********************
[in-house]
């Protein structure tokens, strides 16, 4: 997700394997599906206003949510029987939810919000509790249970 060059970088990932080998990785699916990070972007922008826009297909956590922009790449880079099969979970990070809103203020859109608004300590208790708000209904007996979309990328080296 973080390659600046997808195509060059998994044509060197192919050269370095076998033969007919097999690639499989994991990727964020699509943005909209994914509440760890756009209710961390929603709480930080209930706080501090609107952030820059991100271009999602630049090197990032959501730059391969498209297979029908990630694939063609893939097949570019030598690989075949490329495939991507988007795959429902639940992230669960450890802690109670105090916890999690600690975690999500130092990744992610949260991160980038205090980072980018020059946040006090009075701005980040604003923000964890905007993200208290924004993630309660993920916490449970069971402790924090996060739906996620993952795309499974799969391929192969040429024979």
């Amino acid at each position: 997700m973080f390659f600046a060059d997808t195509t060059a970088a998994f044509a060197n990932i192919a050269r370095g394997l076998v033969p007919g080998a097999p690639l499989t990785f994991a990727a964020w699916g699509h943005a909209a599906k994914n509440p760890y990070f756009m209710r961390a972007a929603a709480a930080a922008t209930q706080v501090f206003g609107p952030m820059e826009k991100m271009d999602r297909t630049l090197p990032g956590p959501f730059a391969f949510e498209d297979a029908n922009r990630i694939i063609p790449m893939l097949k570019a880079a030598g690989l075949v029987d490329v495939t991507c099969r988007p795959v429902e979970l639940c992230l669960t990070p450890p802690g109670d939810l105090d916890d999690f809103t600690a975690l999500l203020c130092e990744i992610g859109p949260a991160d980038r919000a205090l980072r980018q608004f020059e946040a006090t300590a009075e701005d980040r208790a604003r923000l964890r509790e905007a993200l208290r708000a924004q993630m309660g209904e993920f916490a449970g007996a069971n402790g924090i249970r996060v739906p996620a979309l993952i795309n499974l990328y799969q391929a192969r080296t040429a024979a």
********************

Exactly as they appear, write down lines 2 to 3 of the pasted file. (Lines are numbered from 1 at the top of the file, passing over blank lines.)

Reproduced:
């Protein structure tokens, strides 16, 4: 997700394997599906206003949510029987939810919000509790249970 060059970088990932080998990785699916990070972007922008826009297909956590922009790449880079099969979970990070809103203020859109608004300590208790708000209904007996979309990328080296 973080390659600046997808195509060059998994044509060197192919050269370095076998033969007919097999690639499989994991990727964020699509943005909209994914509440760890756009209710961390929603709480930080209930706080501090609107952030820059991100271009999602630049090197990032959501730059391969498209297979029908990630694939063609893939097949570019030598690989075949490329495939991507988007795959429902639940992230669960450890802690109670105090916890999690600690975690999500130092990744992610949260991160980038205090980072980018020059946040006090009075701005980040604003923000964890905007993200208290924004993630309660993920916490449970069971402790924090996060739906996620993952795309499974799969391929192969040429024979």
């Amino acid at each position: 997700m973080f390659f600046a060059d997808t195509t060059a970088a998994f044509a060197n990932i192919a050269r370095g394997l076998v033969p007919g080998a097999p690639l499989t990785f994991a990727a964020w699916g699509h943005a909209a599906k994914n509440p760890y990070f756009m209710r961390a972007a929603a709480a930080a922008t209930q706080v501090f206003g609107p952030m820059e826009k991100m271009d999602r297909t630049l090197p990032g956590p959501f730059a391969f949510e498209d297979a029908n922009r990630i694939i063609p790449m893939l097949k570019a880079a030598g690989l075949v029987d490329v495939t991507c099969r988007p795959v429902e979970l639940c992230l669960t990070p450890p802690g109670d939810l105090d916890d999690f809103t600690a975690l999500l203020c130092e990744i992610g859109p949260a991160d980038r919000a205090l980072r980018q608004f020059e946040a006090t300590a009075e701005d980040r208790a604003r923000l964890r509790e905007a993200l208290r708000a924004q993630m309660g209904e993920f916490a449970g007996a069971n402790g924090i249970r996060v739906p996620a979309l993952i795309n499974l990328y799969q391929a192969r080296t040429a024979a």